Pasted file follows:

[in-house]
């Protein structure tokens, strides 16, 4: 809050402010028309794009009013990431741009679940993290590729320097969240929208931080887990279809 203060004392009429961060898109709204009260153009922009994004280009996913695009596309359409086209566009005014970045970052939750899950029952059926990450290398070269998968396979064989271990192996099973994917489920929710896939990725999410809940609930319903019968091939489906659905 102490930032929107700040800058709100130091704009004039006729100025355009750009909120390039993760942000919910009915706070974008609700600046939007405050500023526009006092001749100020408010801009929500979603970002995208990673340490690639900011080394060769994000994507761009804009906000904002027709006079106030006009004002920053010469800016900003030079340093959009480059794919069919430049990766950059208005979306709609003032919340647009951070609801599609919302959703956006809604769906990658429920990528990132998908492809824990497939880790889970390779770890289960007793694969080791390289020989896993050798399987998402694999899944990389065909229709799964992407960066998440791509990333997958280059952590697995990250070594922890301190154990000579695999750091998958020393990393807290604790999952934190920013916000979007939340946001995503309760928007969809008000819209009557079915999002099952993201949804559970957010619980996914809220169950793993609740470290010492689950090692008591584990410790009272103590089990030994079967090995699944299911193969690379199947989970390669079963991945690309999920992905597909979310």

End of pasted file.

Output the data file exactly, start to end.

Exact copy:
[in-house]
């Protein structure tokens, strides 16, 4: 809050402010028309794009009013990431741009679940993290590729320097969240929208931080887990279809 203060004392009429961060898109709204009260153009922009994004280009996913695009596309359409086209566009005014970045970052939750899950029952059926990450290398070269998968396979064989271990192996099973994917489920929710896939990725999410809940609930319903019968091939489906659905 102490930032929107700040800058709100130091704009004039006729100025355009750009909120390039993760942000919910009915706070974008609700600046939007405050500023526009006092001749100020408010801009929500979603970002995208990673340490690639900011080394060769994000994507761009804009906000904002027709006079106030006009004002920053010469800016900003030079340093959009480059794919069919430049990766950059208005979306709609003032919340647009951070609801599609919302959703956006809604769906990658429920990528990132998908492809824990497939880790889970390779770890289960007793694969080791390289020989896993050798399987998402694999899944990389065909229709799964992407960066998440791509990333997958280059952590697995990250070594922890301190154990000579695999750091998958020393990393807290604790999952934190920013916000979007939340946001995503309760928007969809008000819209009557079915999002099952993201949804559970957010619980996914809220169950793993609740470290010492689950090692008591584990410790009272103590089990030994079967090995699944299911193969690379199947989970390669079963991945690309999920992905597909979310």